Missouri officials will hold a news conference today to identify one of the winners who will split a record $588 million jackpot. Meanwhile, one of the winners may have been caught on surveillance tape at the moment he found out he won.

If Harford County custodian Almerta Williams had a better pair of glasses, she might not have won $2 million from the Powerball lottery this week.

Williams thought she had chosen numbers that matched the birthdays of relatives, but thanks to an old pair of reading glasses, she picked one number incorrectly, lottery officials said Wednesday. The error proved fortuitous — the numbers she picked made her a second-place winner in this week's drawing, which featured a $587.5 million jackpot.

Two tickets — purchased in Missouri and Arizona — beat the 1-in-175 million odds and chose all six numbers correctly. Williams picked five numbers correctly and paid for an additional Power Play, which doubled her prize to $2 million.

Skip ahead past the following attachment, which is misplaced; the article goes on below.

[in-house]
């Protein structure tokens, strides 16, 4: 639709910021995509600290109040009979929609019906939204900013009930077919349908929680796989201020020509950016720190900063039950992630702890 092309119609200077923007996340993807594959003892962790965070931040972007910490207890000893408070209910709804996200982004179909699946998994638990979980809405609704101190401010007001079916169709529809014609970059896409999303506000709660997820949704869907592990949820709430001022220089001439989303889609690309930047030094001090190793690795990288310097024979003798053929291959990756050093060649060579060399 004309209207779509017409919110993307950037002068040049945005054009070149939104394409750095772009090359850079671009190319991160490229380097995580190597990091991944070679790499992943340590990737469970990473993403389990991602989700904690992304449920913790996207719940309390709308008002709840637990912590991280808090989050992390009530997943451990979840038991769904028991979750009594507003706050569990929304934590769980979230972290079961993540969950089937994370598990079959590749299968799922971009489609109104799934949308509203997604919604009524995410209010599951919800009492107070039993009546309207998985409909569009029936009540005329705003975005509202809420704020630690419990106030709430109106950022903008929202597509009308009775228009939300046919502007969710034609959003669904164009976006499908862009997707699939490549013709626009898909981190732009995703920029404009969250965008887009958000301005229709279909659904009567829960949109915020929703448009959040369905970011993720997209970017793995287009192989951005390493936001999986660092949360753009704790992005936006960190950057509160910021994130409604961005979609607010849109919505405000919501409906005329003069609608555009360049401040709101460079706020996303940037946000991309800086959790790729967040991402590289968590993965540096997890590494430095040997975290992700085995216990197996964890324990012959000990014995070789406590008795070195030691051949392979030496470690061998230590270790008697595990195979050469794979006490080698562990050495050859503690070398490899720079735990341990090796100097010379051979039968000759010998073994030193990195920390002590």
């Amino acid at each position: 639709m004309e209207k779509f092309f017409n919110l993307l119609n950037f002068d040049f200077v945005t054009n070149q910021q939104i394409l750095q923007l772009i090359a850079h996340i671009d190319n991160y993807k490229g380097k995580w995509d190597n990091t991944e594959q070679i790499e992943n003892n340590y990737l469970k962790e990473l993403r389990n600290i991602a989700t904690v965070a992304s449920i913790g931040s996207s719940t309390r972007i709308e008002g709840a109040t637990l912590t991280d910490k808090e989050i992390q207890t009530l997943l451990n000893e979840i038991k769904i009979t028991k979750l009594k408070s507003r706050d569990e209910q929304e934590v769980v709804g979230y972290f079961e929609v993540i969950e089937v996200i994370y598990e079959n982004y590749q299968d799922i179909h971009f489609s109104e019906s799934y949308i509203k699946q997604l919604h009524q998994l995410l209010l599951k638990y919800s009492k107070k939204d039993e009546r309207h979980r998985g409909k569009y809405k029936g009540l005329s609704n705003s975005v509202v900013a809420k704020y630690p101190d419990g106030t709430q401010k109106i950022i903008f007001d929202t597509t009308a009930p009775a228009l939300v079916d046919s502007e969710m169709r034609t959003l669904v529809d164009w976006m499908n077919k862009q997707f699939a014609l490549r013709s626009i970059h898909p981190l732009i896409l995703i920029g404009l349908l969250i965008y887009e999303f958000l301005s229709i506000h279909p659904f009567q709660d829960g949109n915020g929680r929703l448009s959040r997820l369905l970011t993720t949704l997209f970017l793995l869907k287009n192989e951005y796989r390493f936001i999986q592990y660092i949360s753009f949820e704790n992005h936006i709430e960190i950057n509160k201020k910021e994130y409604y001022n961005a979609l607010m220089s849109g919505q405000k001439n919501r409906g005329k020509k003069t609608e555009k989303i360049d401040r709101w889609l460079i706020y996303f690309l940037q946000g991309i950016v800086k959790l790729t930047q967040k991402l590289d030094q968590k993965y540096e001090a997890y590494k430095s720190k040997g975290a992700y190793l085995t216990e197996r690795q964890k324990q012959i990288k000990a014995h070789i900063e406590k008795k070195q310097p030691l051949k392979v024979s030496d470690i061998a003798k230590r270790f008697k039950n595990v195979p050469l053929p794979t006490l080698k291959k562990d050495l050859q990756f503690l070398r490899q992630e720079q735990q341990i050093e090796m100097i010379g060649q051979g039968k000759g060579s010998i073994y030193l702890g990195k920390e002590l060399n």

Williams, who arrived at state lottery headquarters with her three children and other relatives, "just walked through our doors smiling," said Carole Everett, a lottery spokeswoman. "They were all almost dancing."

Williams purchased her ticket at Herb's Deli and Spirits in Edgewood. She plans to keep working as a custodian but use her winnings to buy a new house and 80-inch TV and set aside money for her relatives.

Marylanders bought $2 Powerball tickets at an average of 569,000 per hour Wednesday as the jackpot climbed past $550 million. Everett said she is somewhat relieved that the buying frenzy is over.

"But it would have been cool if the thing had rolled over again and we had a jackpot that was close to $1 billion," she said.

Total one-day Powerball sales in Maryland on Wednesday reached $9.45 million, not quite a record.

Everett said disappointed buyers should not toss their tickets before checking them again carefully. The ticket may not hold all the winning numbers (which are 05 16 22 23 29 with a Powerball of 06), but a combination of several of the numbers could add up to something.

"There were more than 225,000 winning tickets sold in Maryland, some with $10,000 or $100 prizes," she said. "Those can be nice consolation prizes."

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